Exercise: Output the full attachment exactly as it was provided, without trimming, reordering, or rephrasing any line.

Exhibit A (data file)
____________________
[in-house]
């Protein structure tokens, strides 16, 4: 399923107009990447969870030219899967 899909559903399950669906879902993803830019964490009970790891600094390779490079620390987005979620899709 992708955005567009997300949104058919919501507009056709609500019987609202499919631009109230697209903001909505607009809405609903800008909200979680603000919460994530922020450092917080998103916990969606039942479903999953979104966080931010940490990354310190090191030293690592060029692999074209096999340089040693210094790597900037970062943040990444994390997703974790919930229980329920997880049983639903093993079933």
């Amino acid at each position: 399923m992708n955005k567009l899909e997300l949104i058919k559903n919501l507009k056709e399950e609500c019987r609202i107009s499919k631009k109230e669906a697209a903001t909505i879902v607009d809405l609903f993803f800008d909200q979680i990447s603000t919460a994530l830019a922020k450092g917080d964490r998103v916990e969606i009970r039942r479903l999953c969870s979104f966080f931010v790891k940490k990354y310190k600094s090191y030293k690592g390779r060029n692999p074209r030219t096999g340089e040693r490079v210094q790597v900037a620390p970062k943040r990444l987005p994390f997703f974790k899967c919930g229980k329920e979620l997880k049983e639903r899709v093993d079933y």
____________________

[in-house]
């Protein structure tokens, strides 16, 4: 399923107009990447969870030219899967 899909559903399950669906879902993803830019964490009970790891600094390779490079620390987005979620899709 992708955005567009997300949104058919919501507009056709609500019987609202499919631009109230697209903001909505607009809405609903800008909200979680603000919460994530922020450092917080998103916990969606039942479903999953979104966080931010940490990354310190090191030293690592060029692999074209096999340089040693210094790597900037970062943040990444994390997703974790919930229980329920997880049983639903093993079933």
């Amino acid at each position: 399923m992708n955005k567009l899909e997300l949104i058919k559903n919501l507009k056709e399950e609500c019987r609202i107009s499919k631009k109230e669906a697209a903001t909505i879902v607009d809405l609903f993803f800008d909200q979680i990447s603000t919460a994530l830019a922020k450092g917080d964490r998103v916990e969606i009970r039942r479903l999953c969870s979104f966080f931010v790891k940490k990354y310190k600094s090191y030293k690592g390779r060029n692999p074209r030219t096999g340089e040693r490079v210094q790597v900037a620390p970062k943040r990444l987005p994390f997703f974790k899967c919930g229980k329920e979620l997880k049983e639903r899709v093993d079933y």